A Multi-Dimensional and Collaborative Art Project about the emerging mass tourism on the Faroe Islands, Part 1.
Made in Collaboration with a Group of Local People.
This series studies phenomena within travel photography and mass tourism as well as the power of the social media, especially Instagram, as a shaper of world-views and narratives of the world, the creation of portrayals of people and their lands.
I have been visiting the Faroe Islands since 2008 and since then, been working with different art projects but also visiting friends, as this place has become important to me. I have gained some insight in the nation and its people, a deeper insight some tell me. During this time also a deeper sense of responsibility have grown inside me – that ponder critically on my own power as a photographer, the power that holding the camera gives me. And on how other fellow peers seem to wield this very same power. The pondering notices the ever growing stereotyping and exoticism applied especially in travel photography on Instagram. It seems almost impossible to avoid stereotypical imagery – the ever-growing mass of frenzied collectors exploiting the opportunities given. It feels impossible to make space for different views that are not made exotic, surreal, imaginary – or one-dimensional.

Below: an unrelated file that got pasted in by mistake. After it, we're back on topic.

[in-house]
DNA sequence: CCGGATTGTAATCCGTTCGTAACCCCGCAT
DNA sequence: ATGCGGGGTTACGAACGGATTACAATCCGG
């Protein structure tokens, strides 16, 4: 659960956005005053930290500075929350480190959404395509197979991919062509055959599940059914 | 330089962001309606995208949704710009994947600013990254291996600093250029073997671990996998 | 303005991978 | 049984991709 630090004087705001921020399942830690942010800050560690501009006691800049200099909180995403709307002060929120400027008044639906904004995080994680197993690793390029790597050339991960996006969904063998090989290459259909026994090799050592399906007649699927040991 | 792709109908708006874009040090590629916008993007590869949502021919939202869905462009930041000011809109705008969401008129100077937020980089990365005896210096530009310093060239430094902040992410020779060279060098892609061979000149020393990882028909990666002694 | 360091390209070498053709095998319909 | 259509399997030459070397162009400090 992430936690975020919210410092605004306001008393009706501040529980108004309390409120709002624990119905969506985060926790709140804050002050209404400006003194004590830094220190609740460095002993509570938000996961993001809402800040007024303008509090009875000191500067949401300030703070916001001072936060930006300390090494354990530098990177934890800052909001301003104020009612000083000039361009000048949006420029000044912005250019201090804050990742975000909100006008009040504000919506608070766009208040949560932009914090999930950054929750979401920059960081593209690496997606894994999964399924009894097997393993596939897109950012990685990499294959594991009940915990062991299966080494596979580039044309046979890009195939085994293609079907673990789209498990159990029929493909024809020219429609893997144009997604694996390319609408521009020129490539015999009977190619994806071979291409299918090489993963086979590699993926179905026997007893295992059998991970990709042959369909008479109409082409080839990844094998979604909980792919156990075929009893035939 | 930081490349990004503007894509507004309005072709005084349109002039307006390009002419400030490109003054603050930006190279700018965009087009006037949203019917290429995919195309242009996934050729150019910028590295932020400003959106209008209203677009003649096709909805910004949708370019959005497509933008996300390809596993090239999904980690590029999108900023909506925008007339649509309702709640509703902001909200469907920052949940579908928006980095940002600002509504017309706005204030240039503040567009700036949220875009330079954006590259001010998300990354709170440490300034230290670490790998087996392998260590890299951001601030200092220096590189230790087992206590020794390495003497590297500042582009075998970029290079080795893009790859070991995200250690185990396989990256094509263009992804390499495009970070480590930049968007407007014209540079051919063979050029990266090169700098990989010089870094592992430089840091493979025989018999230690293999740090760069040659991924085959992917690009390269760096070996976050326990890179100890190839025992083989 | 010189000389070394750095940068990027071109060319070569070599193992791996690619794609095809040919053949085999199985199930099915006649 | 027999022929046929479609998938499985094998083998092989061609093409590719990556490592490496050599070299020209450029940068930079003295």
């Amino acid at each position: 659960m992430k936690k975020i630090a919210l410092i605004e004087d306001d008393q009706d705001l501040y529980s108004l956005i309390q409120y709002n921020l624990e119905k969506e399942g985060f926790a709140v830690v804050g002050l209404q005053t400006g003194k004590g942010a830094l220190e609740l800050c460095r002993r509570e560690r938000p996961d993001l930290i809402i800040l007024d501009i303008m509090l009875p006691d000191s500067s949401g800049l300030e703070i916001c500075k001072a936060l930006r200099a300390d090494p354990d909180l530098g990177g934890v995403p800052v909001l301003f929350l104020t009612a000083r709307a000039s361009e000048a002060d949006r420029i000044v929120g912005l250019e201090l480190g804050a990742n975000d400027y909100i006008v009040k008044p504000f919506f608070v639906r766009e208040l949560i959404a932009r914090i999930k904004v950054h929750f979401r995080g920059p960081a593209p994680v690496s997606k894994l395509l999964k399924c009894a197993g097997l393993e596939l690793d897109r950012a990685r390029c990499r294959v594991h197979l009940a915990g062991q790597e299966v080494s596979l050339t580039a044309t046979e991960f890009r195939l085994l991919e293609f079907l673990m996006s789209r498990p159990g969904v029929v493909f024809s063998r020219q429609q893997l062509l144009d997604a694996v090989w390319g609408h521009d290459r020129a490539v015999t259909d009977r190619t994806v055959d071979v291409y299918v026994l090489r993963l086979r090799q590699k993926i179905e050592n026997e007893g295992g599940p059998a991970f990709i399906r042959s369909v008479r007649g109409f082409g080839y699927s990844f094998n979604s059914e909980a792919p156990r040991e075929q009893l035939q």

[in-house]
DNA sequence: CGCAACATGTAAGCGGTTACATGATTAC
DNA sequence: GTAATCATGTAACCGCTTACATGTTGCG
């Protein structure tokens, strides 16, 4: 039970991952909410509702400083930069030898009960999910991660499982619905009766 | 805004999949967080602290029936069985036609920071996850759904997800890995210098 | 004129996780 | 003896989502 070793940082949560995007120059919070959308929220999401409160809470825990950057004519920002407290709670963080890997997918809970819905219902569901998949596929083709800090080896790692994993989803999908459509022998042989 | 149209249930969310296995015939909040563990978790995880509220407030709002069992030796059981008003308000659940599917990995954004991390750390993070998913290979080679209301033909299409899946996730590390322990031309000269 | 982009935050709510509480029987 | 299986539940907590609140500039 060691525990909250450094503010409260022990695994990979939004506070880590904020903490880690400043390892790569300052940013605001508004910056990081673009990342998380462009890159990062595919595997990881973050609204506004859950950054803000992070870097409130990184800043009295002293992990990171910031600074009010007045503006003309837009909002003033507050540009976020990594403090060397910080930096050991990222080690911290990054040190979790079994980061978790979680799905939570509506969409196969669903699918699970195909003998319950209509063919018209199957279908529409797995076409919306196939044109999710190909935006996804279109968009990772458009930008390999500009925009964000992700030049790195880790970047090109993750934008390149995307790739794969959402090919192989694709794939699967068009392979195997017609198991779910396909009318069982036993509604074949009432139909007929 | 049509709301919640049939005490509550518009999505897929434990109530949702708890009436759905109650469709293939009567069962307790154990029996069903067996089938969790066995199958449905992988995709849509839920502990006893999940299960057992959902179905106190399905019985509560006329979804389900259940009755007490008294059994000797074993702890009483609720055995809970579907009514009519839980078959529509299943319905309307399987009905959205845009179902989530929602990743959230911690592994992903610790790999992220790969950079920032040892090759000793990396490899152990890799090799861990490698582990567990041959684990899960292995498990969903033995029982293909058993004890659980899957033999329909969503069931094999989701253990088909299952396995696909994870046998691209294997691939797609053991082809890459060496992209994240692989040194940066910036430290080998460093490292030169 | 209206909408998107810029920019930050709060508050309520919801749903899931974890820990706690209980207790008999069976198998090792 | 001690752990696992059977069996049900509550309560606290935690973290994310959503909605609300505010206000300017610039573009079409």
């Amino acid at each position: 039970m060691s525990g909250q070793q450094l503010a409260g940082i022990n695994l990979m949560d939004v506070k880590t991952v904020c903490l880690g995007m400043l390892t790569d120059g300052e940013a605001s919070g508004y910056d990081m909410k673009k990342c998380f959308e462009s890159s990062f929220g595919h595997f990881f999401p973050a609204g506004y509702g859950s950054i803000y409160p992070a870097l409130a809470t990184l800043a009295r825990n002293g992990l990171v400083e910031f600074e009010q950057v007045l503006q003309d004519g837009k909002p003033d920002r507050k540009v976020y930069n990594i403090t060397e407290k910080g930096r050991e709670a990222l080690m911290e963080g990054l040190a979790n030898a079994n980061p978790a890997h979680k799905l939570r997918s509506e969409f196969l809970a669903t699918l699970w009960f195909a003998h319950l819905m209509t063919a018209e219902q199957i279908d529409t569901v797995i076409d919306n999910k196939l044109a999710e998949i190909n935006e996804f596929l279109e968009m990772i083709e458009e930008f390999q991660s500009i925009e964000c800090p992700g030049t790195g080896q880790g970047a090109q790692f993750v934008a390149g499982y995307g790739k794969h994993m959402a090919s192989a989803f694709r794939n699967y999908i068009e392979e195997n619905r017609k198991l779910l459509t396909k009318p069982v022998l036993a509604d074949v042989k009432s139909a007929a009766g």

I have noticed that there has been a change within the past few years in how Faroe Islands are branded, marketed or narrated through visual imagery. The aim is to attract the traveller, the adventure explorer, the heroic travel photographer and the hipster, to “discover the undiscovered lands”. The invitation is sent out there. And the travellers do exactly what they are invited to do – and while doing so – claim and possess their discoveries as photograph-trophies (Sontag, 1971). In those the islands are portrayed as a remote wilderness, where here and there lie cute little villages with grass roof tops.